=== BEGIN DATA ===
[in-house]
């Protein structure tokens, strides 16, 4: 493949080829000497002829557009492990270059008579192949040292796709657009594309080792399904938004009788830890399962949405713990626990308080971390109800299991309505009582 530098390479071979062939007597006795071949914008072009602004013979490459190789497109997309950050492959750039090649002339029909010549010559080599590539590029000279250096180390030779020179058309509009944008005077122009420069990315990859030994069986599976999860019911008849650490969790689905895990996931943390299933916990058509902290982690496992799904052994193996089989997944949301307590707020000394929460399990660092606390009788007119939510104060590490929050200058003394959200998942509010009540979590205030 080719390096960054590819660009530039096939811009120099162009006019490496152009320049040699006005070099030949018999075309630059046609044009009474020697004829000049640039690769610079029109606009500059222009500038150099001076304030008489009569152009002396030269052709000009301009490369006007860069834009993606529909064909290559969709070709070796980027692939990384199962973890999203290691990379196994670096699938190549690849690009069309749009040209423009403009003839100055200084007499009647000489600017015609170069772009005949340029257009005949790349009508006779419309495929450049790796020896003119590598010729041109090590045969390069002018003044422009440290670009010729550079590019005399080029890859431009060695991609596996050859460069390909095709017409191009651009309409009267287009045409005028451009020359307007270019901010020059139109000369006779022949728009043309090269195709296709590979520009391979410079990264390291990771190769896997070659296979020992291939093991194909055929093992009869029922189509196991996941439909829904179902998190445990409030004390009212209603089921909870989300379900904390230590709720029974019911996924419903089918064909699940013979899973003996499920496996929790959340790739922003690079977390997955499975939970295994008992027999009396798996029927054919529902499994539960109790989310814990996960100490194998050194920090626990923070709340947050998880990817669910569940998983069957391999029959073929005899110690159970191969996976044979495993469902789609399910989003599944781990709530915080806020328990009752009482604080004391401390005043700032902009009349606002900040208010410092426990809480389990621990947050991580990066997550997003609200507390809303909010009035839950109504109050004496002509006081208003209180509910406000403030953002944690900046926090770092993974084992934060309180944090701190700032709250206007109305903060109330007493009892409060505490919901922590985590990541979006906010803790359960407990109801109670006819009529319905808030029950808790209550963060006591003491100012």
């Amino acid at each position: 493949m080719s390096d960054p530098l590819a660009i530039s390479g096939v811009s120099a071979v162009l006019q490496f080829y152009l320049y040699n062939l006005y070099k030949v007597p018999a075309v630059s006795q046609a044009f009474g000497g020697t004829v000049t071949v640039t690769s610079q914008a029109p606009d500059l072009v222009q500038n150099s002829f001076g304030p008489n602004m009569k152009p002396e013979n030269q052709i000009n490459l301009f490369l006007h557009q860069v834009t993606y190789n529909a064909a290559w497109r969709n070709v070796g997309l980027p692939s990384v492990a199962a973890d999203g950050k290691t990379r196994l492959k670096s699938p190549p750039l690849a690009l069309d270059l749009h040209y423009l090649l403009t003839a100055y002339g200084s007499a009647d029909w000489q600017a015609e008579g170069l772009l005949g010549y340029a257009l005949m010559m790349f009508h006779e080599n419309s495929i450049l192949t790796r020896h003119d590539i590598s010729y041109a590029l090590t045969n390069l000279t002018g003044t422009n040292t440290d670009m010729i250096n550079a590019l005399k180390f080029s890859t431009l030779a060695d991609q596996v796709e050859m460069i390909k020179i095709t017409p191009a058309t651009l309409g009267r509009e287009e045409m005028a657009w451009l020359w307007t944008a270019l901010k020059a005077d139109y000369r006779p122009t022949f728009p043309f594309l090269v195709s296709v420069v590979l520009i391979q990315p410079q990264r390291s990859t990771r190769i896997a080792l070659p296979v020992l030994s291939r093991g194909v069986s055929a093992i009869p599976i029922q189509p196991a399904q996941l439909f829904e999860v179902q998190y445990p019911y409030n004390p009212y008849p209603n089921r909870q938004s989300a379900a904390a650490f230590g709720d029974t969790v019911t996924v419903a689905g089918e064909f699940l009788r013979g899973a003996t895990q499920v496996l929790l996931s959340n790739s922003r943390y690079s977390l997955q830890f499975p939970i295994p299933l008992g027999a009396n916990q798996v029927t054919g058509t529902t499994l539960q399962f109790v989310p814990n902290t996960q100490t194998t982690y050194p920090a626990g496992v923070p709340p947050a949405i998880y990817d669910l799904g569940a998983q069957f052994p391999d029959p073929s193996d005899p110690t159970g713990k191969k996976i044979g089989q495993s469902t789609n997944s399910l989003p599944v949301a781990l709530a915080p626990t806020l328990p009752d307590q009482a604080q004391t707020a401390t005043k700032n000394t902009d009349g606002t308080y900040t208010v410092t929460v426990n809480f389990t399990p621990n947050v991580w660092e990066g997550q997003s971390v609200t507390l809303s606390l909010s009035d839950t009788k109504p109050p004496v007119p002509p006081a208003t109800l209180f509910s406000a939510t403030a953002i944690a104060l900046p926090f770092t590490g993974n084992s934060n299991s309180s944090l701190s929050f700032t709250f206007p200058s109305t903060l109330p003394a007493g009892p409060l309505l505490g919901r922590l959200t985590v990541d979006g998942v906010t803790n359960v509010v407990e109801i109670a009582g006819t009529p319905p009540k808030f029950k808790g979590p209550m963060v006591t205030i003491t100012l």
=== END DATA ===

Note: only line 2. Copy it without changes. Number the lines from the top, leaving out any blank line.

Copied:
């Protein structure tokens, strides 16, 4: 493949080829000497002829557009492990270059008579192949040292796709657009594309080792399904938004009788830890399962949405713990626990308080971390109800299991309505009582 530098390479071979062939007597006795071949914008072009602004013979490459190789497109997309950050492959750039090649002339029909010549010559080599590539590029000279250096180390030779020179058309509009944008005077122009420069990315990859030994069986599976999860019911008849650490969790689905895990996931943390299933916990058509902290982690496992799904052994193996089989997944949301307590707020000394929460399990660092606390009788007119939510104060590490929050200058003394959200998942509010009540979590205030 080719390096960054590819660009530039096939811009120099162009006019490496152009320049040699006005070099030949018999075309630059046609044009009474020697004829000049640039690769610079029109606009500059222009500038150099001076304030008489009569152009002396030269052709000009301009490369006007860069834009993606529909064909290559969709070709070796980027692939990384199962973890999203290691990379196994670096699938190549690849690009069309749009040209423009403009003839100055200084007499009647000489600017015609170069772009005949340029257009005949790349009508006779419309495929450049790796020896003119590598010729041109090590045969390069002018003044422009440290670009010729550079590019005399080029890859431009060695991609596996050859460069390909095709017409191009651009309409009267287009045409005028451009020359307007270019901010020059139109000369006779022949728009043309090269195709296709590979520009391979410079990264390291990771190769896997070659296979020992291939093991194909055929093992009869029922189509196991996941439909829904179902998190445990409030004390009212209603089921909870989300379900904390230590709720029974019911996924419903089918064909699940013979899973003996499920496996929790959340790739922003690079977390997955499975939970295994008992027999009396798996029927054919529902499994539960109790989310814990996960100490194998050194920090626990923070709340947050998880990817669910569940998983069957391999029959073929005899110690159970191969996976044979495993469902789609399910989003599944781990709530915080806020328990009752009482604080004391401390005043700032902009009349606002900040208010410092426990809480389990621990947050991580990066997550997003609200507390809303909010009035839950109504109050004496002509006081208003209180509910406000403030953002944690900046926090770092993974084992934060309180944090701190700032709250206007109305903060109330007493009892409060505490919901922590985590990541979006906010803790359960407990109801109670006819009529319905808030029950808790209550963060006591003491100012």